What does it take to get from letting business happen to making business happen—and what are the traits of those who have figured this out? How do you build relationships with Realtors® who were ignored during the refinance cycle? How can you stand out in an industry where everyone looks the same?
In other words, why do people do business with you?
J.D. Power and Associates recently revealed the results of their research into why people choose to do business with you (or your competition). Some of the key concepts, like Value and Trust, shouldn’t surprise you, but it’s easy to dismiss these words as common sense and not really take them to heart.
There’s more here than what’s on the surface. For instance, have you personally defined your value proposition? How do you communicate it to potential customers without them actually asking you? Why are you better than your competitors? You probably know people have to trust you in order to do business with you, but do you know how to help them do that? And what specifically do they need to trust?
I believe you need to be trusted personally and professionally. On the personal level, people have to trust your intent: Are you looking out for your customer or yourself? And on the professional level, people need to trust your capabilities—that you can do what you say. Ask yourself: What do words like value and trust mean to you, and how do you actually communicate them when your customers are only asking about your rates and fees?
Traits of Top Performers
Top performers in our industry are often defined as doing an incredible amount of business while maintaining exceptional customer service ratings. These top performers share several traits, including value and trust. But they also practice Empathy and Discipline.
Empathy can take service to a whole new level and is different from compassion. Compassion is saying, “I feel for you,” while empathy is saying “I feel with you.” You truly understand your customer’s situation because you’ve walked in their shoes and can relate on a level that few others can. It’s critical that you stop sounding like a mortgage professional and instead relate to people on their level, using the words they would use when you talk about how you can solve their problems.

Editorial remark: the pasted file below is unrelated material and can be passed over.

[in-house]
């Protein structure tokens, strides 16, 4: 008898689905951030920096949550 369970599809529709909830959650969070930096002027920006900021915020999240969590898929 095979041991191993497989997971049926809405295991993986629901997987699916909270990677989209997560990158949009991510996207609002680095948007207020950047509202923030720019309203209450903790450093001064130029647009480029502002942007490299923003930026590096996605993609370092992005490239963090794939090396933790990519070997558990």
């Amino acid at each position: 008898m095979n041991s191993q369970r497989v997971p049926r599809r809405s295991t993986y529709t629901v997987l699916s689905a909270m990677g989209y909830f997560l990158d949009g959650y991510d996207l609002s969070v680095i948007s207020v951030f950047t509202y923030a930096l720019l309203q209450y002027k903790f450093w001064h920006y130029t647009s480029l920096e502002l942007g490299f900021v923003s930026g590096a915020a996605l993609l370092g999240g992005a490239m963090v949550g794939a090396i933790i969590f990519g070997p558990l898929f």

While discipline has many meanings, I like to think of it as paying attention to how you spend your time and knowing the intention behind everything you do. The things you do every day are more important than the things you do once in a while, but it’s really easy to be busy without being productive. Disciplined people understand the difference between urgent and important tasks, choosing to schedule their priorities as opposed to prioritizing what’s on their schedule. There’s also a difference between being efficient and being effective. We often sacrifice effectiveness (comprehension) in our communications in pursuit of efficiency (like texting). How many times have you been texting back and forth with someone while thinking, “I could clear this up with a 30-second phone call”?
It’s critical that you stop sounding like a mortgage professional and instead relate to people on their level, using the words they would use when you talk about how you can solve their problems.
Developing Referral Relationships
In developing referral relationships, it’s important to know what matters the most to Realtors (empathy again). Realtors want you to be outstanding at making loans and for their buyers to love working with you. It’s important to know that the selection process goes both ways. You have just as much of a right to be selective about which Realtors you partner with as they have in choosing you. The relationship also needs to be mutually beneficial. This is possible if you pay attention to the Posture you put out in the marketplace. Do you appear to be successful or desperate? Are you always professional and polite? Always? While these ideas are simple, they aren’t necessarily easy, so they are often ignored or forgotten.
Communicating Competitive Advantages
Have you noticed that most of the people in our industry talk about the same competitive advantages: low rates, quick approvals, good service, etc.? These may be areas you truly excel in, but when everyone sounds the same then those words lose their meaning. What I suggest is that you find ways to quantify those traits so that you can communicate Specific numbers rather than make general statements. For instance, how many of your loans close within what timeframe? What exactly is your customer satisfaction rating? Even quantifying how much of your business is either repeat or referral can illustrate trust and reputation. People are much more likely to believe specific numbers and you won’t sound like everyone else.
I’ve highlighted six words, each of which could make a tremendous difference to your results this year. Take your pick: Value, Trust, Empathy, Discipline, Posture and being Specific. I hope you find these valuable, and most importantly, take action on the ones you feel can benefit you the most.